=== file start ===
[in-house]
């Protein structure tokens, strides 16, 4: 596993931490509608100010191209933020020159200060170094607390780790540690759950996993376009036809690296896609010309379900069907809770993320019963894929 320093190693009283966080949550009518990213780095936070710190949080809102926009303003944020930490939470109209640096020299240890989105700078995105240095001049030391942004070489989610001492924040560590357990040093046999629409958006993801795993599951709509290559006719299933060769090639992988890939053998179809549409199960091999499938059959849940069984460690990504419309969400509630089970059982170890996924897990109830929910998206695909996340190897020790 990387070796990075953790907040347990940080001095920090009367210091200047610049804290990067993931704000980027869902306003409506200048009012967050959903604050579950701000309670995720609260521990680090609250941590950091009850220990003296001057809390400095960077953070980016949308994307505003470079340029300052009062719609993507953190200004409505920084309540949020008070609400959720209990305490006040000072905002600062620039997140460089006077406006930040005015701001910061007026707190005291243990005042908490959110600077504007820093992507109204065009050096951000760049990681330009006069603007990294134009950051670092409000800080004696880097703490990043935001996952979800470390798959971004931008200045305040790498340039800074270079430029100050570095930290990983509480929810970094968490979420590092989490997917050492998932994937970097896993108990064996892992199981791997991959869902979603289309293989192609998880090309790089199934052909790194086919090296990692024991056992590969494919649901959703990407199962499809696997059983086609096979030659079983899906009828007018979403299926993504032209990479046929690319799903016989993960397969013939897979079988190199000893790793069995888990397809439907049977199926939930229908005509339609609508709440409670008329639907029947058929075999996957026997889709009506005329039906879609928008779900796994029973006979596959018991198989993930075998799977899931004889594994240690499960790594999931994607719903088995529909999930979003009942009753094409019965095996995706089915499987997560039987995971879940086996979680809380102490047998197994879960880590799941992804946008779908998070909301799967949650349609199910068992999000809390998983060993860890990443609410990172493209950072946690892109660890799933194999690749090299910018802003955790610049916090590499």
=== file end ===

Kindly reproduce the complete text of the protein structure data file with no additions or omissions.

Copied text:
[in-house]
């Protein structure tokens, strides 16, 4: 596993931490509608100010191209933020020159200060170094607390780790540690759950996993376009036809690296896609010309379900069907809770993320019963894929 320093190693009283966080949550009518990213780095936070710190949080809102926009303003944020930490939470109209640096020299240890989105700078995105240095001049030391942004070489989610001492924040560590357990040093046999629409958006993801795993599951709509290559006719299933060769090639992988890939053998179809549409199960091999499938059959849940069984460690990504419309969400509630089970059982170890996924897990109830929910998206695909996340190897020790 990387070796990075953790907040347990940080001095920090009367210091200047610049804290990067993931704000980027869902306003409506200048009012967050959903604050579950701000309670995720609260521990680090609250941590950091009850220990003296001057809390400095960077953070980016949308994307505003470079340029300052009062719609993507953190200004409505920084309540949020008070609400959720209990305490006040000072905002600062620039997140460089006077406006930040005015701001910061007026707190005291243990005042908490959110600077504007820093992507109204065009050096951000760049990681330009006069603007990294134009950051670092409000800080004696880097703490990043935001996952979800470390798959971004931008200045305040790498340039800074270079430029100050570095930290990983509480929810970094968490979420590092989490997917050492998932994937970097896993108990064996892992199981791997991959869902979603289309293989192609998880090309790089199934052909790194086919090296990692024991056992590969494919649901959703990407199962499809696997059983086609096979030659079983899906009828007018979403299926993504032209990479046929690319799903016989993960397969013939897979079988190199000893790793069995888990397809439907049977199926939930229908005509339609609508709440409670008329639907029947058929075999996957026997889709009506005329039906879609928008779900796994029973006979596959018991198989993930075998799977899931004889594994240690499960790594999931994607719903088995529909999930979003009942009753094409019965095996995706089915499987997560039987995971879940086996979680809380102490047998197994879960880590799941992804946008779908998070909301799967949650349609199910068992999000809390998983060993860890990443609410990172493209950072946690892109660890799933194999690749090299910018802003955790610049916090590499």